Westminster Theological Seminary gives prospective students this meaty little booklet; and, like any good piece of meat, it is packed with the right amount of flavors that are distinctive but not jarringly so. Thus we have Dr. K. Scott Oliphint's essay on "The Irrationality of Unbelief" where he exegetes Romans 1:18-32 and shows the "deep and wide" implications of this passage to Christian apologetics.
He writes: "All sin, as sin, is rooted in an irrationality that seeks in earnest to deny what is obvious and to create a world that is nothing more than a figment of a sinful imagination."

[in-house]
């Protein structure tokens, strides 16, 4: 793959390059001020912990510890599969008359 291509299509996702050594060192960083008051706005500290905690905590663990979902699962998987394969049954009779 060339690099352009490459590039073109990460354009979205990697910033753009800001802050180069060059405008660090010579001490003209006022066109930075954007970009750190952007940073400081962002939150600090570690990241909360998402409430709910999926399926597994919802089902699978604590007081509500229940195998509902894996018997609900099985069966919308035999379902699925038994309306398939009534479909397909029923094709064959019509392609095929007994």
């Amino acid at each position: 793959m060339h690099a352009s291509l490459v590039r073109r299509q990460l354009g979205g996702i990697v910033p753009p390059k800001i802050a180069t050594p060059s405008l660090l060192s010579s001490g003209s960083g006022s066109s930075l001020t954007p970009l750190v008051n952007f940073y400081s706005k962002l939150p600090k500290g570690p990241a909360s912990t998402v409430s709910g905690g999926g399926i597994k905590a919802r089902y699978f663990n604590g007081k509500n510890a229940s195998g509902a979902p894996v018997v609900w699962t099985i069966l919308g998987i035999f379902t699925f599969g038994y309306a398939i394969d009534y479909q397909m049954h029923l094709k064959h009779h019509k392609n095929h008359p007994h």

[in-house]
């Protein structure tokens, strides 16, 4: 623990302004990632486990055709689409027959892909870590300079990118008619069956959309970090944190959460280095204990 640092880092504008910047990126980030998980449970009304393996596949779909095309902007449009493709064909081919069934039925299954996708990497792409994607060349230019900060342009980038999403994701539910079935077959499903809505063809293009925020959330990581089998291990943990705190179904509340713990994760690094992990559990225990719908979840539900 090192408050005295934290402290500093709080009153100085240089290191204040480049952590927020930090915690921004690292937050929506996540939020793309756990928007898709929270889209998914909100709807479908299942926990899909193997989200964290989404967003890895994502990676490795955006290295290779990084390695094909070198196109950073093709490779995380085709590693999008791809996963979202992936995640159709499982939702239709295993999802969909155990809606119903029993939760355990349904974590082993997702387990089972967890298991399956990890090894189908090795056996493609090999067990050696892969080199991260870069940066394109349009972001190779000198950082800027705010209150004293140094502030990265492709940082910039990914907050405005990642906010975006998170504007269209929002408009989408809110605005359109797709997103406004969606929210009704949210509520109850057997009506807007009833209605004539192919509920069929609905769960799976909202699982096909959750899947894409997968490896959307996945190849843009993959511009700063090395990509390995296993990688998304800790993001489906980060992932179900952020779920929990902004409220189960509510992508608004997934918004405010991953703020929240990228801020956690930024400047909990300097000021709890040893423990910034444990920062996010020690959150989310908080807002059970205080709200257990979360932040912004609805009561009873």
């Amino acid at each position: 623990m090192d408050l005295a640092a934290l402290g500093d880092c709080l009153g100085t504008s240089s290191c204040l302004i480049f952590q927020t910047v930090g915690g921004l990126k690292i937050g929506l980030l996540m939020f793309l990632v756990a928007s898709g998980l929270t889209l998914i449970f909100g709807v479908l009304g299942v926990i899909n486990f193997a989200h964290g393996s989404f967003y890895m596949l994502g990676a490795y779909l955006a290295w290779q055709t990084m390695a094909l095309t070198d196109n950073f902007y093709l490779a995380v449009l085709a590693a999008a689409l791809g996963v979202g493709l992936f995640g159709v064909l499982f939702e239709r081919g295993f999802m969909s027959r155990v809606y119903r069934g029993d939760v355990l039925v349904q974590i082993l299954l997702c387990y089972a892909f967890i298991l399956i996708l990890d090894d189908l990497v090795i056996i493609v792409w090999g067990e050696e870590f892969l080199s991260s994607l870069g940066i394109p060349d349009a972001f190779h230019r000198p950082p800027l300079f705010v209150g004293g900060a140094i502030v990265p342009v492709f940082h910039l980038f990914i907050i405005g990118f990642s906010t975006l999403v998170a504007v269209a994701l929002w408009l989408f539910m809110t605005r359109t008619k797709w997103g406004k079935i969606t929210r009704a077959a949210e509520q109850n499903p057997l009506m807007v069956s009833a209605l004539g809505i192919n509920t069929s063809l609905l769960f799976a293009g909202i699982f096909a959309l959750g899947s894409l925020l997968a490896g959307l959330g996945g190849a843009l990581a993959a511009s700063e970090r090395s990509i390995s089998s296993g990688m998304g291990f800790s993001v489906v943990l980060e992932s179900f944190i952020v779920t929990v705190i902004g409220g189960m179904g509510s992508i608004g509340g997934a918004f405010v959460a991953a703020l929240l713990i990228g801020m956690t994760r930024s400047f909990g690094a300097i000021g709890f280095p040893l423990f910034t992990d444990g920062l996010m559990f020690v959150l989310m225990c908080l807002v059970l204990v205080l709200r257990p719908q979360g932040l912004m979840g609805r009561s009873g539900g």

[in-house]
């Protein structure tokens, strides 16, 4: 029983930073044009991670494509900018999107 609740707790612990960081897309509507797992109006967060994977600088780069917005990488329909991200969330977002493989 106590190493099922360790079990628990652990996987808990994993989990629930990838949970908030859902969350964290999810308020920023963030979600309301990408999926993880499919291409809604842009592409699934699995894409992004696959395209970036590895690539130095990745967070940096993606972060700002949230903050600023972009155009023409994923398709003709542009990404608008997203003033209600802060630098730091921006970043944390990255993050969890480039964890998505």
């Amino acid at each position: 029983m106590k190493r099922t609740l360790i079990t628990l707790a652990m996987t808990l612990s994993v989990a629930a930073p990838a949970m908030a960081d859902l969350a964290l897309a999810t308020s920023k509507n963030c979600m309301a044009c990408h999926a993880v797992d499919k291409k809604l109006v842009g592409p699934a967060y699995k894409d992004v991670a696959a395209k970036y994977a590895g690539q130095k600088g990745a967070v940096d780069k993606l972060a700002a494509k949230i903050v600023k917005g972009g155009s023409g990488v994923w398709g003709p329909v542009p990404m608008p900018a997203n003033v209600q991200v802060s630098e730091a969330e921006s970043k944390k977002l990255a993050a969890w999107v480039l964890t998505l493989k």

I'd like to take the implications of this a step further: If we are creating a world based on our own vain imaginations, then we should have no problem realizing that the foundations of society are seemlingly turning into sand. No one should expect this kind of society to work.
More on this essay later...